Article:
The US Cult of Bombing and Endless War

This country’s propensity for believing that its ability to rain hellfire from the sky provides a winning methodology for its wars has proven to be a fantasy of our age. Whether in Korea in the early 1950s, Vietnam in the 1960s, or more recently in Afghanistan, Iraq, and Syria, the U.S. may control the air, but that dominance simply hasn’t led to ultimate success. All the happy talk about the techno-wonders of modern air power obscures its darker facets, especially its ability to lock America into what are effectively one-way wars with dead-end results. In reality, this country might do better to simply ground its many fighter planes, bombers, and drones. Paradoxically, instead of gaining the high ground, they are keeping us on a low road to perdition. Continue reading

Dismay as Trump vetoes bill to end US support for war in Yemen

Donald Trump has vetoed a bill passed by Congress to end US military assistance in Saudi Arabia’s war in Yemen. The Senate had passed a bipartisan resolution on 13 March in a 54-to-46 vote; the House voted on the resolution in early April, passing it with 247 votes to 175.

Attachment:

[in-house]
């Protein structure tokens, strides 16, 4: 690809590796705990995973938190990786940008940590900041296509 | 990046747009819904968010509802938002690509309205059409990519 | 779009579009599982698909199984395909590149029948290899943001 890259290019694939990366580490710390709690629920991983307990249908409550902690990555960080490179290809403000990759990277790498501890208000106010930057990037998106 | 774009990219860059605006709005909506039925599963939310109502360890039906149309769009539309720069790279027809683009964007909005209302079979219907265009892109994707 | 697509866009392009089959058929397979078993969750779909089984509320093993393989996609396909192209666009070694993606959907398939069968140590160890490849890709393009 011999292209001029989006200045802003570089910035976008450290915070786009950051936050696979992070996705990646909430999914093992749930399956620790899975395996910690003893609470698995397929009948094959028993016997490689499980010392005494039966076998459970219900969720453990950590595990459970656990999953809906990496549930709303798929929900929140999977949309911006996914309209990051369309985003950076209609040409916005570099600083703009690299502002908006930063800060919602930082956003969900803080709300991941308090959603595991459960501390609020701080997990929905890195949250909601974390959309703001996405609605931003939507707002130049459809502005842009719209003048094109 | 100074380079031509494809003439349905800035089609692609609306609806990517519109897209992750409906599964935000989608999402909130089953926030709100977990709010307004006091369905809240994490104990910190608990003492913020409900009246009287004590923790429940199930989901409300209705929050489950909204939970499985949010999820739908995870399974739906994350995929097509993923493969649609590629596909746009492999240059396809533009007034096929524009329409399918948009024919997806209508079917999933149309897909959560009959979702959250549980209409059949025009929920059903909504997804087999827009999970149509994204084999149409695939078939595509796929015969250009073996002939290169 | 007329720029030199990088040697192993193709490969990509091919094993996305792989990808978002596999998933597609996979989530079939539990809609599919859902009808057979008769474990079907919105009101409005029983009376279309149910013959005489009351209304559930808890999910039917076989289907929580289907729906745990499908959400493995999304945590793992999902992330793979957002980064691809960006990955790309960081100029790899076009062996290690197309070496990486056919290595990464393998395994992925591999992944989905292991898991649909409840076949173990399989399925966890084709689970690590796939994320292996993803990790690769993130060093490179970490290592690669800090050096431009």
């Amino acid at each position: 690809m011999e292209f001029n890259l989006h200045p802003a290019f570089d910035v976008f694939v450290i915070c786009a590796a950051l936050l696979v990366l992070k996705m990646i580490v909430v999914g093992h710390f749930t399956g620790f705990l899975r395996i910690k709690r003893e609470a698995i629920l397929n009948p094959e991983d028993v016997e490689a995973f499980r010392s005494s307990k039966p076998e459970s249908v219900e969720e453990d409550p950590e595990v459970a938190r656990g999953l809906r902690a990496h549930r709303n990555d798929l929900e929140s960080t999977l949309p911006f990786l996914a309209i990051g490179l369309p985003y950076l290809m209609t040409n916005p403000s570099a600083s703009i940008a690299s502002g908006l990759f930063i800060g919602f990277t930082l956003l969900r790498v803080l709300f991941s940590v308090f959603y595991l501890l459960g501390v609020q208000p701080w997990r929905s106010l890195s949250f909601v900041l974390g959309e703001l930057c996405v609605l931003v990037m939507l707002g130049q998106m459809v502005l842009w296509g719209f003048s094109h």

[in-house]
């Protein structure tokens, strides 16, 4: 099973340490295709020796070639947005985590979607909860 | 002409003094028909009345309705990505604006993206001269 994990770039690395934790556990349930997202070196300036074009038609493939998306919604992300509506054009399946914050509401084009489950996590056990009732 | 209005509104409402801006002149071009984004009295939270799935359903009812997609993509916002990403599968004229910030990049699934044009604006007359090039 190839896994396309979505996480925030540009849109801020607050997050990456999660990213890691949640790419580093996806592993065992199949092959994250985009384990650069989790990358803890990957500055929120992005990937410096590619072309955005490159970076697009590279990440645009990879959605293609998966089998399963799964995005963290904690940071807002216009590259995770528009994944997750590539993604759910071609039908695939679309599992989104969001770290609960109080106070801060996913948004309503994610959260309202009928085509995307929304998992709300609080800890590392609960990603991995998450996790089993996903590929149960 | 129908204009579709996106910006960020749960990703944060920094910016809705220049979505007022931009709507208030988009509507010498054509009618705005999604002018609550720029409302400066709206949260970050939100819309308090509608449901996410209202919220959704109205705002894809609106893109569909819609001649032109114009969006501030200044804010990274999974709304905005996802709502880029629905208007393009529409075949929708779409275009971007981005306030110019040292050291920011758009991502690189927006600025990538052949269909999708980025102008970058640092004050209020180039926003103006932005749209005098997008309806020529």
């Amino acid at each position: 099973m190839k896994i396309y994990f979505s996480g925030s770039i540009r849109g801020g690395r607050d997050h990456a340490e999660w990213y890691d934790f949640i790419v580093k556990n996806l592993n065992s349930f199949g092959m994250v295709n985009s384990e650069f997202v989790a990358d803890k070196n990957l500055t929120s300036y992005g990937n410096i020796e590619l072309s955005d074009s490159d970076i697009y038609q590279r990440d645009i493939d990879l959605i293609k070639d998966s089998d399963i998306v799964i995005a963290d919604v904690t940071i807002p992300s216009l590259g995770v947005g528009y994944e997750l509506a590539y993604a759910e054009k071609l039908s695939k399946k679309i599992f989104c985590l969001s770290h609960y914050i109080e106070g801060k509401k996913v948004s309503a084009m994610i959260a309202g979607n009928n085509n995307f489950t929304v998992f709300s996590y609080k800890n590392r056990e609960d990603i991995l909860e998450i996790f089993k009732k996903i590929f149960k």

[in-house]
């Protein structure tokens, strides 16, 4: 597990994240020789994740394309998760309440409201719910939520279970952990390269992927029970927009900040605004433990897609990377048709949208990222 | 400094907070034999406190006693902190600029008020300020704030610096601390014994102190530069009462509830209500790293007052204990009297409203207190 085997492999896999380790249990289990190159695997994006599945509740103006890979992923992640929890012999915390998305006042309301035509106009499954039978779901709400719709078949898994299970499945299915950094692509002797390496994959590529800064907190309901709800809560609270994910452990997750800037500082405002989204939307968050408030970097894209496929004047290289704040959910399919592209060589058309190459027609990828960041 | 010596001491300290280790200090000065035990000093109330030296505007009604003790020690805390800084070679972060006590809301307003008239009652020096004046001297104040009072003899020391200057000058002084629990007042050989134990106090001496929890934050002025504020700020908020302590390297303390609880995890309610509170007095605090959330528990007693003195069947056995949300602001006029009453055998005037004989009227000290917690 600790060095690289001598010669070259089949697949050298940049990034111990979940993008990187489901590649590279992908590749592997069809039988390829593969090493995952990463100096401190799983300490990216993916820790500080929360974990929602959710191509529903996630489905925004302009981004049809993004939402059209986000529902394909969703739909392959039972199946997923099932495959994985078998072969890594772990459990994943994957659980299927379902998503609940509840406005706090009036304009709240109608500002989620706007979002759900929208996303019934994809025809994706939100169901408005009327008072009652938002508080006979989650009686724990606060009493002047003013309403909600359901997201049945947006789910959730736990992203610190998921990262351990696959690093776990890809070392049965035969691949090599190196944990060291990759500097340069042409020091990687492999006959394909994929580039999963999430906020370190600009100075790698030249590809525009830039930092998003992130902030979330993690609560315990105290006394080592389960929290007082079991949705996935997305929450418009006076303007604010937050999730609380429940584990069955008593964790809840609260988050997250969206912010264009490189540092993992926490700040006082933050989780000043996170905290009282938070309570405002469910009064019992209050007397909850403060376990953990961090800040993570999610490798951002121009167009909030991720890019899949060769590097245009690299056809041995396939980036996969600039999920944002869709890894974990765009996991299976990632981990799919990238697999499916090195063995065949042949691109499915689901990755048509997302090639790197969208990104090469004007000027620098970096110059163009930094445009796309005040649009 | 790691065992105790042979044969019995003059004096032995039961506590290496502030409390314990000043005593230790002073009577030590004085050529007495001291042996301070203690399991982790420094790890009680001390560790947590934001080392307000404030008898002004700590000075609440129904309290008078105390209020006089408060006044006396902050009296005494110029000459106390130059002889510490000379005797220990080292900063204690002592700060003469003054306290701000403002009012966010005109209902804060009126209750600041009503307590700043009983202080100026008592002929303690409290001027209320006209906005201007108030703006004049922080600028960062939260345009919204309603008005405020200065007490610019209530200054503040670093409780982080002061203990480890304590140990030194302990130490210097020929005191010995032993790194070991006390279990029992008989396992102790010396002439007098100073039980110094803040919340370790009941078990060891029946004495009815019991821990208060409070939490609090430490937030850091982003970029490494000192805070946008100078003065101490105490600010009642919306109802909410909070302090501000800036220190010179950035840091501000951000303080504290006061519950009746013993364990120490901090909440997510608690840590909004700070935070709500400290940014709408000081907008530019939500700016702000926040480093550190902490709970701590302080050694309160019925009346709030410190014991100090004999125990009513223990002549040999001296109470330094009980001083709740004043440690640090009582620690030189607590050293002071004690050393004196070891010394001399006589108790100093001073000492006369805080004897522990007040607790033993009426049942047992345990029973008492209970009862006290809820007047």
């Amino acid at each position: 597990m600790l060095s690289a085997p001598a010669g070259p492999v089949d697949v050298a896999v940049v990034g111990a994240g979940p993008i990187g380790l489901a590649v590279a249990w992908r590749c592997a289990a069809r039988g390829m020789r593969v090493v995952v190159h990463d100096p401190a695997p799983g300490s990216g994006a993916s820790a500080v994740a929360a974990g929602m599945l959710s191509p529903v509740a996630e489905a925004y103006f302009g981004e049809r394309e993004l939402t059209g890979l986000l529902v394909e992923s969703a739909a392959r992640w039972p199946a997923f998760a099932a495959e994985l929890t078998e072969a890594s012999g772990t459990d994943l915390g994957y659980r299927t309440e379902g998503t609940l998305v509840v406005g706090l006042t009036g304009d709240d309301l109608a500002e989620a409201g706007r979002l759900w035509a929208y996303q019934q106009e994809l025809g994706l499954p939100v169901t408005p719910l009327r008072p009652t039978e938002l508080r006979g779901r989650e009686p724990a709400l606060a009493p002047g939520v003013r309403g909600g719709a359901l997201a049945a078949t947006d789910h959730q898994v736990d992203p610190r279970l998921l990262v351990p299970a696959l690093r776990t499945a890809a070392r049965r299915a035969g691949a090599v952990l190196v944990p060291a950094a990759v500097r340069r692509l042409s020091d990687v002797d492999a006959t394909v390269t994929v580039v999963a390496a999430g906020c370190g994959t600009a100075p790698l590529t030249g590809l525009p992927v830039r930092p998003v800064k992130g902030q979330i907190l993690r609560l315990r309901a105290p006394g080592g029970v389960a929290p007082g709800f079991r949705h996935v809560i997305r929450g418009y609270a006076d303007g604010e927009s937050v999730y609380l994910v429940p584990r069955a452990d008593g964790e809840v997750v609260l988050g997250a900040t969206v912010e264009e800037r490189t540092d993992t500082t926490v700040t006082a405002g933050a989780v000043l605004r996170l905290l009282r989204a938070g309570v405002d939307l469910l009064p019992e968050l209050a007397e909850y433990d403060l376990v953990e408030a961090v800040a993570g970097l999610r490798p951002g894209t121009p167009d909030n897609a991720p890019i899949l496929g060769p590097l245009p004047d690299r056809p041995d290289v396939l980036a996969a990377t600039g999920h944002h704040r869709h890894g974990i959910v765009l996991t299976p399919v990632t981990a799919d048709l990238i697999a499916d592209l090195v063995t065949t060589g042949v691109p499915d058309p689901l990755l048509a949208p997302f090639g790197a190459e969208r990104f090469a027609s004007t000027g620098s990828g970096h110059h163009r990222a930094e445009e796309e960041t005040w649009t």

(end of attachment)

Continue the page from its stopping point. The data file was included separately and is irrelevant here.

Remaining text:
The US provides billions of dollars of arms to the Saudi-led coalition fighting against Iran-backed rebels in Yemen. But as the war drags on, members of Congress have expressed concern about the thousands of civilians killed in coalition airstrikes since the conflict began in 2014. Continue reading

The Global Crisis of Childhood Is Coming Home to Roost

The mistreatment of immigrant children on the border is just a sign of the times. Among U.S. citizens, there is trouble as well. In an ever more unequal society, 21% of children in this country now live below the official poverty line, a rate that is the highest among the world’s richest countries. In 2009, a Department of Justice report found that more than 60% of American children witnessed or were the targets of violence “directly or indirectly.” Won’t such abuse lead to a version of the resentment, anger, and damage that the rest of the world is struggling to contain? Continue reading

The WWI Lessons We Haven’t Learned

The outbreak of that war in 1914 took many contemporaries by surprise. That it would last four years, when leaders promised a quick victory, was another shock. That advanced machine guns and artillery would make mincemeat of formidable infantry and armor, killing some 11 million persons, was the biggest surprise of all. We should draw the lesson that we should never credit politicians who promise us a short, glorious war. Another lesson is that small out of the way places can impel a war and should not be underestimated. Continue reading